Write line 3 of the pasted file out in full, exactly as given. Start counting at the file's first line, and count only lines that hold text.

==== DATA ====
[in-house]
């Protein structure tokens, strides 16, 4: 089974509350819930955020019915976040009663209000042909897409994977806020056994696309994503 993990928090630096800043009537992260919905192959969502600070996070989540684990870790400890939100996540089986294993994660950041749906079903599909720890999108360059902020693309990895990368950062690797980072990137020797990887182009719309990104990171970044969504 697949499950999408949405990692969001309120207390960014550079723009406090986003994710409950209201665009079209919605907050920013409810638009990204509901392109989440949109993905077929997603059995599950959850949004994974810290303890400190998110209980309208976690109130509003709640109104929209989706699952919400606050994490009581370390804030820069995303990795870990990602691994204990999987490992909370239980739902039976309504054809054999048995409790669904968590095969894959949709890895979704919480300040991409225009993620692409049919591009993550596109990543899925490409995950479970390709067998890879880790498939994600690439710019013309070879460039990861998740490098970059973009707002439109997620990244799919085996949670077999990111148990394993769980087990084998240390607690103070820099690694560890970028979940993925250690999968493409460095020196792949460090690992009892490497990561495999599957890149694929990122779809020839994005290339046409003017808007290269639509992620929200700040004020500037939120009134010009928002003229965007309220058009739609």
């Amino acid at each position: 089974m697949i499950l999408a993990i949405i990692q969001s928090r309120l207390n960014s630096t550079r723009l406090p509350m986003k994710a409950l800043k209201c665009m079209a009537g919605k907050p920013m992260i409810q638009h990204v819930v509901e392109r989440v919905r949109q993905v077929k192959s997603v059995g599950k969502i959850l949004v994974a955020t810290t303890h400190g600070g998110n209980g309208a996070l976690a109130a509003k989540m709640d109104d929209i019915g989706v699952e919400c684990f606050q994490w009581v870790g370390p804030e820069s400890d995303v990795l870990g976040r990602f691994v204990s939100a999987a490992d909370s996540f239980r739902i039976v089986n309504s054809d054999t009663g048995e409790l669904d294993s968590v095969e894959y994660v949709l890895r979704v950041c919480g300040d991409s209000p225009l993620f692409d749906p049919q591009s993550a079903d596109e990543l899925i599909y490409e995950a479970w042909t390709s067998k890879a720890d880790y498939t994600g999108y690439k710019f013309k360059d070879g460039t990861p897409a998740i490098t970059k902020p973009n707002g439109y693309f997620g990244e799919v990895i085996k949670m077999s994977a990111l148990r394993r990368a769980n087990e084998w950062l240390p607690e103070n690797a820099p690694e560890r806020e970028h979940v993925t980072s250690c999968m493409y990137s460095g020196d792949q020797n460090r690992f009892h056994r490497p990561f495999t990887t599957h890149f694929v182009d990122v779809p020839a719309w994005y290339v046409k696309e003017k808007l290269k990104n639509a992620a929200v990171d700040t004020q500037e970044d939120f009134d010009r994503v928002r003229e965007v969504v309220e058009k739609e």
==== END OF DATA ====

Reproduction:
């Amino acid at each position: 089974m697949i499950l999408a993990i949405i990692q969001s928090r309120l207390n960014s630096t550079r723009l406090p509350m986003k994710a409950l800043k209201c665009m079209a009537g919605k907050p920013m992260i409810q638009h990204v819930v509901e392109r989440v919905r949109q993905v077929k192959s997603v059995g599950k969502i959850l949004v994974a955020t810290t303890h400190g600070g998110n209980g309208a996070l976690a109130a509003k989540m709640d109104d929209i019915g989706v699952e919400c684990f606050q994490w009581v870790g370390p804030e820069s400890d995303v990795l870990g976040r990602f691994v204990s939100a999987a490992d909370s996540f239980r739902i039976v089986n309504s054809d054999t009663g048995e409790l669904d294993s968590v095969e894959y994660v949709l890895r979704v950041c919480g300040d991409s209000p225009l993620f692409d749906p049919q591009s993550a079903d596109e990543l899925i599909y490409e995950a479970w042909t390709s067998k890879a720890d880790y498939t994600g999108y690439k710019f013309k360059d070879g460039t990861p897409a998740i490098t970059k902020p973009n707002g439109y693309f997620g990244e799919v990895i085996k949670m077999s994977a990111l148990r394993r990368a769980n087990e084998w950062l240390p607690e103070n690797a820099p690694e560890r806020e970028h979940v993925t980072s250690c999968m493409y990137s460095g020196d792949q020797n460090r690992f009892h056994r490497p990561f495999t990887t599957h890149f694929v182009d990122v779809p020839a719309w994005y290339v046409k696309e003017k808007l290269k990104n639509a992620a929200v990171d700040t004020q500037e970044d939120f009134d010009r994503v928002r003229e965007v969504v309220e058009k739609e």